Pundits have been commenting on the economic consequences of the Tax Cuts and Jobs Act since it was enacted in 2017, but misconceptions continue to enter the dialogue around “like-kind exchanges.” This is likely due to a lack of understanding regarding the rules found in Section 1031 of the Internal Revenue Code. The like-kind provision allows taxpayers to defer paying certain taxes when they exchange a business or investment property for another investment property of greater or equal value, rather than using the cash for other purposes. The provision, which addresses the timing of payment rather than tax forgiveness, has been part of the federal tax code for almost a century. The question is: do like-kind or 1031 exchanges only favor the wealthy, and should they be repealed?
Some people believe so. Shifting political power has led to greater regulation of Section 1031. Recent changes to the tax code now limit 1031 exchanges to “real” property or real estate. This means that personal property can no longer be exchanged, including vehicles, machinery and equipment, livestock, artwork, patents and even fast-food franchise licenses. For taxpayers who once utilized like-kind exchanges for personal property, such as collectibles, however, opportunity zones, discussed below, may provide a mechanism to defer some tax liability.
But eliminating 1031 exchanges would not only fail to generate additional tax dollars for the government, it would also stifle domestic economic growth. Today’s column seeks to clarify some of the misconceptions perpetuated by these articles.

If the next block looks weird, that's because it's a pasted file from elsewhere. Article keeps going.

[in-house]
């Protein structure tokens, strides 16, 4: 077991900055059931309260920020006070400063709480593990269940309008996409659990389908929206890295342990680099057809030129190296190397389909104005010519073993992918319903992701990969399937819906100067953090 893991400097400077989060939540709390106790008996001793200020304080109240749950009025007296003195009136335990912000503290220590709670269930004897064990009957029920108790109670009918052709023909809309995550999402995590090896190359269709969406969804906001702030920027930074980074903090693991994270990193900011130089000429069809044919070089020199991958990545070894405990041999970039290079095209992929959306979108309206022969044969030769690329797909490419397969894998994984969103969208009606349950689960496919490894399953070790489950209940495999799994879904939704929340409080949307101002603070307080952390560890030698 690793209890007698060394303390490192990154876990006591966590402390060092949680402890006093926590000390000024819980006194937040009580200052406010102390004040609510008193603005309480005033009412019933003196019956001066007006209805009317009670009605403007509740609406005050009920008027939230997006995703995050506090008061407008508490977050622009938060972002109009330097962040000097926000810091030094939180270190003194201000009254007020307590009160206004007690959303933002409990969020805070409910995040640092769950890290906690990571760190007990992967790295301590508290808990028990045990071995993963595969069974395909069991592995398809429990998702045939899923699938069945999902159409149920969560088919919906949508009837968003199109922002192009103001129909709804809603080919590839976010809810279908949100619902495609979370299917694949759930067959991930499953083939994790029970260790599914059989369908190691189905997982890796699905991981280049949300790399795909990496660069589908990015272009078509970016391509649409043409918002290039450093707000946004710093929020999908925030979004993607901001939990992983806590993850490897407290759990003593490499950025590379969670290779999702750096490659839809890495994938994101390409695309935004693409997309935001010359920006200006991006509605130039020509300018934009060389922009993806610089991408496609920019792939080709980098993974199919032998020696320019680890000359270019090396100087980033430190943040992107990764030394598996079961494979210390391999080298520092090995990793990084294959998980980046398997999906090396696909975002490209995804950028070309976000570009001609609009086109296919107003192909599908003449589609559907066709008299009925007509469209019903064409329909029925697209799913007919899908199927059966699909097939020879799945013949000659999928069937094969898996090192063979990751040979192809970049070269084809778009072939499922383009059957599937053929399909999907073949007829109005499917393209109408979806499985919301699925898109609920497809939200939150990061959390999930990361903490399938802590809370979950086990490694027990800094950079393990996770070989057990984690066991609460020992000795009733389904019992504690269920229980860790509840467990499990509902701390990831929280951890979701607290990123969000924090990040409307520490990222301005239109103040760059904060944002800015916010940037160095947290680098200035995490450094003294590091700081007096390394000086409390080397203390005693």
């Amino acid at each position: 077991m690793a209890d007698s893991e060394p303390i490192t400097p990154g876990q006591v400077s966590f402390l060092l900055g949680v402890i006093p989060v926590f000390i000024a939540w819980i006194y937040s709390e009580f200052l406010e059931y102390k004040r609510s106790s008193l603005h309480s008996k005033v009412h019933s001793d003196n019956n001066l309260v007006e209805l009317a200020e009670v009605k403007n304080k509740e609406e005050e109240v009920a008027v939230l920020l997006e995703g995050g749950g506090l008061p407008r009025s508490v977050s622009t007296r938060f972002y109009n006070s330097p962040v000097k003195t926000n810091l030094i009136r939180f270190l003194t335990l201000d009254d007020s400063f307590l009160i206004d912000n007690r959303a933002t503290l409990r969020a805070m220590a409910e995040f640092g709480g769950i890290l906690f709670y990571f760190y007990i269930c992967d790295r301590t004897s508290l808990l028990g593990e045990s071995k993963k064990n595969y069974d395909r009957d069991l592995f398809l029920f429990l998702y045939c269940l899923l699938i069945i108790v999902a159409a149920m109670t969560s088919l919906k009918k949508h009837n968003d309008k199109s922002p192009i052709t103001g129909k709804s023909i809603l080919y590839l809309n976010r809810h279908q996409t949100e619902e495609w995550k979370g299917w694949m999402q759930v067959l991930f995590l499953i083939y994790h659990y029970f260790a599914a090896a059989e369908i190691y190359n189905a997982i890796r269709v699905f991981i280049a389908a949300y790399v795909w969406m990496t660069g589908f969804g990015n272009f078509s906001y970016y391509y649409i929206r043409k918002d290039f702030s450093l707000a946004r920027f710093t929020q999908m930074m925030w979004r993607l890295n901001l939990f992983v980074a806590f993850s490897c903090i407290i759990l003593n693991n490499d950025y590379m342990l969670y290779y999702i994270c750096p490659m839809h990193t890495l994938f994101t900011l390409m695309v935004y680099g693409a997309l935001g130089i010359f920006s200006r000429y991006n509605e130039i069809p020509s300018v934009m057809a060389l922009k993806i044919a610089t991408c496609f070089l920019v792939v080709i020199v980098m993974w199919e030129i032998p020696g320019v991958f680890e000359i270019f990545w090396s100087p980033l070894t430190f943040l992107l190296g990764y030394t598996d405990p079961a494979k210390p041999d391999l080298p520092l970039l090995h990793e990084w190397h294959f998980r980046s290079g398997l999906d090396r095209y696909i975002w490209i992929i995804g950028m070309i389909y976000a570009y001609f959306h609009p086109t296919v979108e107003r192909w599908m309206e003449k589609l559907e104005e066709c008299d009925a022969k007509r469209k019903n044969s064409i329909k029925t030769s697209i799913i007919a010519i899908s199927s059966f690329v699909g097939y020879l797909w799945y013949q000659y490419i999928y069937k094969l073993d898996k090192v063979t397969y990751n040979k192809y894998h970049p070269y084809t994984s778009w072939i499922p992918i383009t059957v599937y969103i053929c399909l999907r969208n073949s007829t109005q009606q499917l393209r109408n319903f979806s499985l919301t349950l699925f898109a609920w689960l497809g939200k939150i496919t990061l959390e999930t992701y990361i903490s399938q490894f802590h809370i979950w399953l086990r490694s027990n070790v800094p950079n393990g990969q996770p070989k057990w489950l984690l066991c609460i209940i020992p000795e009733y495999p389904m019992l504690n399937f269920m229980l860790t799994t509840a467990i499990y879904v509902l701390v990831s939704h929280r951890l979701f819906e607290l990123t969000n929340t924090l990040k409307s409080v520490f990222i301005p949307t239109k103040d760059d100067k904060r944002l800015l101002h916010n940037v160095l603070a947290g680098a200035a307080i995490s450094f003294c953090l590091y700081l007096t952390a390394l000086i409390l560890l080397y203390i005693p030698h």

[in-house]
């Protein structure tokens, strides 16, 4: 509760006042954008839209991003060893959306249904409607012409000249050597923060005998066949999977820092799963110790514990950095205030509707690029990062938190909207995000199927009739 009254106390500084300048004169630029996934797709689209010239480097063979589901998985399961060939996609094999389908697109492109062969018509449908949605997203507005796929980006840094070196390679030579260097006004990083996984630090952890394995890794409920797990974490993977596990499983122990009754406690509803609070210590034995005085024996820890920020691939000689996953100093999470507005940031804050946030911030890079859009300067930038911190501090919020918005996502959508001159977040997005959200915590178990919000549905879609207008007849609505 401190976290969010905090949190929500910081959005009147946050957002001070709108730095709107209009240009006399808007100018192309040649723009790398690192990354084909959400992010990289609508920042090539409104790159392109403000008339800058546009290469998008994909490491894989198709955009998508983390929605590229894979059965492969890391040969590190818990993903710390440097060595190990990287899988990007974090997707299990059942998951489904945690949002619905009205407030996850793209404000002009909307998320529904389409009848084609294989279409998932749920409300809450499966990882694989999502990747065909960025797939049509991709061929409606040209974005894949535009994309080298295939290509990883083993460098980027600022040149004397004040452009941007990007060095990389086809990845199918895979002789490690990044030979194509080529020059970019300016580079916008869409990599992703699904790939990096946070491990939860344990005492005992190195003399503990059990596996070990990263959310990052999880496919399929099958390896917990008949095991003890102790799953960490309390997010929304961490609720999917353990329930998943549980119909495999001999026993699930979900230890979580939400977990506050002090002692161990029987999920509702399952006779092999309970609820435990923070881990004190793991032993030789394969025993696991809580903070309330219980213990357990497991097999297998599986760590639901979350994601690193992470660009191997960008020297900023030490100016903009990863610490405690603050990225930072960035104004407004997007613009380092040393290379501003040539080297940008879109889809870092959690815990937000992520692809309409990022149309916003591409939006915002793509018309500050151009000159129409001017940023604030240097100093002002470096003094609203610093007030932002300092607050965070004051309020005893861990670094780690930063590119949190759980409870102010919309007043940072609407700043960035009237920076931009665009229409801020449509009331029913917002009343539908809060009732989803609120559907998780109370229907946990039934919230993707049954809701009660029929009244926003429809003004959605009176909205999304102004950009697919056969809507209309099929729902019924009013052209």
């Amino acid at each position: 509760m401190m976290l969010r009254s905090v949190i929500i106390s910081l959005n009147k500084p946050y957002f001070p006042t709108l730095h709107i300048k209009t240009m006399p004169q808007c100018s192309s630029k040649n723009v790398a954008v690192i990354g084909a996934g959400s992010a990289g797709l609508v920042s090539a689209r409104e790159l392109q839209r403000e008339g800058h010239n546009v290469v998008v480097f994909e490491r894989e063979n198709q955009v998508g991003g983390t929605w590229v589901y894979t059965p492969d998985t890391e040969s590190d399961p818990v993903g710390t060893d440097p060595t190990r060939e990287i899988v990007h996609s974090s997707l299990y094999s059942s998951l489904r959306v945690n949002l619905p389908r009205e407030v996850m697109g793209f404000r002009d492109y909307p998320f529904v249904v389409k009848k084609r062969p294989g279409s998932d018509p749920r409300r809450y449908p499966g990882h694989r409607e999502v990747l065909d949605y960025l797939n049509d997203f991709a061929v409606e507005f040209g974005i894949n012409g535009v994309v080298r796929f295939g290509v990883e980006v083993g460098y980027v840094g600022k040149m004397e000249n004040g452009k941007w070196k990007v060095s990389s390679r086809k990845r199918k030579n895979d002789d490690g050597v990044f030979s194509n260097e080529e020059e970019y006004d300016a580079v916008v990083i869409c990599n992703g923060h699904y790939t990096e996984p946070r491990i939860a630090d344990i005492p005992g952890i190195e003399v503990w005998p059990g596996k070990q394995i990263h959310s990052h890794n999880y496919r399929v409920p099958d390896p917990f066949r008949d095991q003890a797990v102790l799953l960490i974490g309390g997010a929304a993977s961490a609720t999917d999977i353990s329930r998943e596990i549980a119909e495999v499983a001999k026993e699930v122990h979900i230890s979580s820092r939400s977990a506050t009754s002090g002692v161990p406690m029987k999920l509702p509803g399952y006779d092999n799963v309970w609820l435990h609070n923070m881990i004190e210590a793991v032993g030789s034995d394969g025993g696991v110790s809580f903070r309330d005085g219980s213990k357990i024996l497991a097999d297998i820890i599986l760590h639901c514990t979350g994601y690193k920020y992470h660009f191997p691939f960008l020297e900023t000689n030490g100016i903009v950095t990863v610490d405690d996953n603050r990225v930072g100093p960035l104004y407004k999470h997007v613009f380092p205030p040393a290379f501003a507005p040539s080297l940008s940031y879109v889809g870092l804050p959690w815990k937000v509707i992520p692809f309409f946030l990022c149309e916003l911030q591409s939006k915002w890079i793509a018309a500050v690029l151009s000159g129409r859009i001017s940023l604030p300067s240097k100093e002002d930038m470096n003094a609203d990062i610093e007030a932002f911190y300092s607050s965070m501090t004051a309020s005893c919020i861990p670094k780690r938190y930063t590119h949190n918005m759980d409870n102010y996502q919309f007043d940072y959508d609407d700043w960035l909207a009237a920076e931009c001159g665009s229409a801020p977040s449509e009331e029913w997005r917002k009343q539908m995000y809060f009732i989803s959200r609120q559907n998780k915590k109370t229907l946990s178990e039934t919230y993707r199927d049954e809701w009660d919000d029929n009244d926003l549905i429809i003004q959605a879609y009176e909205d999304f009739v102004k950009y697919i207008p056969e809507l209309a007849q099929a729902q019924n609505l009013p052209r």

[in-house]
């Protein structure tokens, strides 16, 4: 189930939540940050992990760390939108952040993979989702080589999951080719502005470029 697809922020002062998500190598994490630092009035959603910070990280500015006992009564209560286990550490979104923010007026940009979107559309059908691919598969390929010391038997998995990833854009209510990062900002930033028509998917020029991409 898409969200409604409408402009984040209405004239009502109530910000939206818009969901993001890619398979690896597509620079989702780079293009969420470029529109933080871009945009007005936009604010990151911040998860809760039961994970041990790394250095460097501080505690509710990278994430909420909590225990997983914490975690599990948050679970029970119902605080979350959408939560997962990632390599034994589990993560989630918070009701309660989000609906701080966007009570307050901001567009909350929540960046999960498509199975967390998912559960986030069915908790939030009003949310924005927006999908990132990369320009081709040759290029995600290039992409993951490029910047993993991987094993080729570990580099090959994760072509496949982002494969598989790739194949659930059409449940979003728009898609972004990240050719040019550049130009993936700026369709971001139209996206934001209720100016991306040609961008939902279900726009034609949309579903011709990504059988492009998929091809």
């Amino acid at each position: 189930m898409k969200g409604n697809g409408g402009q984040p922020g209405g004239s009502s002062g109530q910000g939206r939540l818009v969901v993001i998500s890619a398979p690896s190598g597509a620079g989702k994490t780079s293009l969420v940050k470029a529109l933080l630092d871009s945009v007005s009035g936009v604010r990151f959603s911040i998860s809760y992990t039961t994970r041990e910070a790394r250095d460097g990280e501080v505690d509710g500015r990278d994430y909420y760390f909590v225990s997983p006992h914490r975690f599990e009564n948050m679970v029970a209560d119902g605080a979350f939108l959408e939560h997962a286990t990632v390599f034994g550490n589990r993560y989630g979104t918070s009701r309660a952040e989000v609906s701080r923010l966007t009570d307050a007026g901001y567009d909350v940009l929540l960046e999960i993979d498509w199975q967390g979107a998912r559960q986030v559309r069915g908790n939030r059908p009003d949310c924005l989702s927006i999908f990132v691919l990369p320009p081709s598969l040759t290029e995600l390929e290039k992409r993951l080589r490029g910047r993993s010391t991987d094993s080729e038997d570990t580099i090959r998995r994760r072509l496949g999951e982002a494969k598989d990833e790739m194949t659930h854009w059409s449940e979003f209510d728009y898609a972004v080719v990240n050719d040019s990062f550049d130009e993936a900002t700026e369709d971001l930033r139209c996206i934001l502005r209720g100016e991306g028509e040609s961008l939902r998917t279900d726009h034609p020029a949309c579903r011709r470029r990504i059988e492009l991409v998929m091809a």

Section 1031 provides a mechanism to defer tax, not to evade or eliminate tax liability. It doesn’t even reduce the amount to ultimately be paid. Like-kind exchanges affect only the timing of when real estate investors pay certain taxes.
To completely defer the payment of certain taxes at the time of sale, 1031 requires that a taxpayer jump through a series of hoops, including:
If the property owner fails to follow any one of these requirements, the taxpayer pays tax on the transaction for the year the investor sells or transfers the property.
Further, even if all of the necessary steps are followed, the tax deferral is only temporary; an overwhelming 88% of properties acquired through like-kind exchanges are later disposed of through fully taxable sales.
And when the sale actually occurs, the tax bill will apply to a more expensive replacement property because the 1031 rules require the new property to be of greater or equal value than the original property.
While it may seem counterintuitive, 1031 exchanges actually encourage investment, create jobs and stimulate the economy. One reason is the rule that replacement property must be of greater or equal value than the property sold, as discussed above. So businesses and investors are actually “trading up” and investing in more (or more expensive) property than they started with.